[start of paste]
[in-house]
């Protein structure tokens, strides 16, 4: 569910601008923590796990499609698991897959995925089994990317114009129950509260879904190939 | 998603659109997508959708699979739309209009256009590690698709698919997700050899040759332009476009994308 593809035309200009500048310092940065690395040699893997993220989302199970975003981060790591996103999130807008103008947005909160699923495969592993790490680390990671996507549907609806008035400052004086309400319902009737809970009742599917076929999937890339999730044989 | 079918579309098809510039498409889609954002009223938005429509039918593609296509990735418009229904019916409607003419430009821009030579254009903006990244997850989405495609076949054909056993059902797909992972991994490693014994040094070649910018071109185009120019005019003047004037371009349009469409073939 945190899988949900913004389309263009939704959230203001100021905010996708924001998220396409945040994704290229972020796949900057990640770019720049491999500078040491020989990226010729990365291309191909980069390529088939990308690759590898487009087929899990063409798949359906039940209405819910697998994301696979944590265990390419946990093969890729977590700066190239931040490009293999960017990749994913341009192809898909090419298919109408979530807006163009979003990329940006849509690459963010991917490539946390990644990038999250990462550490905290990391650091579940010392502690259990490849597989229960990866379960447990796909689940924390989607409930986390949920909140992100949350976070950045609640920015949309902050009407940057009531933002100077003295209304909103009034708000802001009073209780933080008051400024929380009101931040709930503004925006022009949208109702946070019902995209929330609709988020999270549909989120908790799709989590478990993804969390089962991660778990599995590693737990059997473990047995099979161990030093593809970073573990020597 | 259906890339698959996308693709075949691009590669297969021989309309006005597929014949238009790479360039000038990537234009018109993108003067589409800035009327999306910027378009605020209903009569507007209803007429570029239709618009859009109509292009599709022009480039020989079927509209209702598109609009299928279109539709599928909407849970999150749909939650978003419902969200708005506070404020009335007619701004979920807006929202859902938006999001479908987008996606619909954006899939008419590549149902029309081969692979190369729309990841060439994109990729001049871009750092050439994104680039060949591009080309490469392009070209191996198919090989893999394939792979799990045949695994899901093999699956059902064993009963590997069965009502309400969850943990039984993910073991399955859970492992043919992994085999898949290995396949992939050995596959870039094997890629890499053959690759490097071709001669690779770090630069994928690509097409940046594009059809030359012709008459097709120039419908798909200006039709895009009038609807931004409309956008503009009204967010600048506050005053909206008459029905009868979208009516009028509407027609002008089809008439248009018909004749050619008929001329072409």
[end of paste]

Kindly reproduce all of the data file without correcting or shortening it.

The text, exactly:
[in-house]
């Protein structure tokens, strides 16, 4: 569910601008923590796990499609698991897959995925089994990317114009129950509260879904190939 | 998603659109997508959708699979739309209009256009590690698709698919997700050899040759332009476009994308 593809035309200009500048310092940065690395040699893997993220989302199970975003981060790591996103999130807008103008947005909160699923495969592993790490680390990671996507549907609806008035400052004086309400319902009737809970009742599917076929999937890339999730044989 | 079918579309098809510039498409889609954002009223938005429509039918593609296509990735418009229904019916409607003419430009821009030579254009903006990244997850989405495609076949054909056993059902797909992972991994490693014994040094070649910018071109185009120019005019003047004037371009349009469409073939 945190899988949900913004389309263009939704959230203001100021905010996708924001998220396409945040994704290229972020796949900057990640770019720049491999500078040491020989990226010729990365291309191909980069390529088939990308690759590898487009087929899990063409798949359906039940209405819910697998994301696979944590265990390419946990093969890729977590700066190239931040490009293999960017990749994913341009192809898909090419298919109408979530807006163009979003990329940006849509690459963010991917490539946390990644990038999250990462550490905290990391650091579940010392502690259990490849597989229960990866379960447990796909689940924390989607409930986390949920909140992100949350976070950045609640920015949309902050009407940057009531933002100077003295209304909103009034708000802001009073209780933080008051400024929380009101931040709930503004925006022009949208109702946070019902995209929330609709988020999270549909989120908790799709989590478990993804969390089962991660778990599995590693737990059997473990047995099979161990030093593809970073573990020597 | 259906890339698959996308693709075949691009590669297969021989309309006005597929014949238009790479360039000038990537234009018109993108003067589409800035009327999306910027378009605020209903009569507007209803007429570029239709618009859009109509292009599709022009480039020989079927509209209702598109609009299928279109539709599928909407849970999150749909939650978003419902969200708005506070404020009335007619701004979920807006929202859902938006999001479908987008996606619909954006899939008419590549149902029309081969692979190369729309990841060439994109990729001049871009750092050439994104680039060949591009080309490469392009070209191996198919090989893999394939792979799990045949695994899901093999699956059902064993009963590997069965009502309400969850943990039984993910073991399955859970492992043919992994085999898949290995396949992939050995596959870039094997890629890499053959690759490097071709001669690779770090630069994928690509097409940046594009059809030359012709008459097709120039419908798909200006039709895009009038609807931004409309956008503009009204967010600048506050005053909206008459029905009868979208009516009028509407027609002008089809008439248009018909004749050619008929001329072409």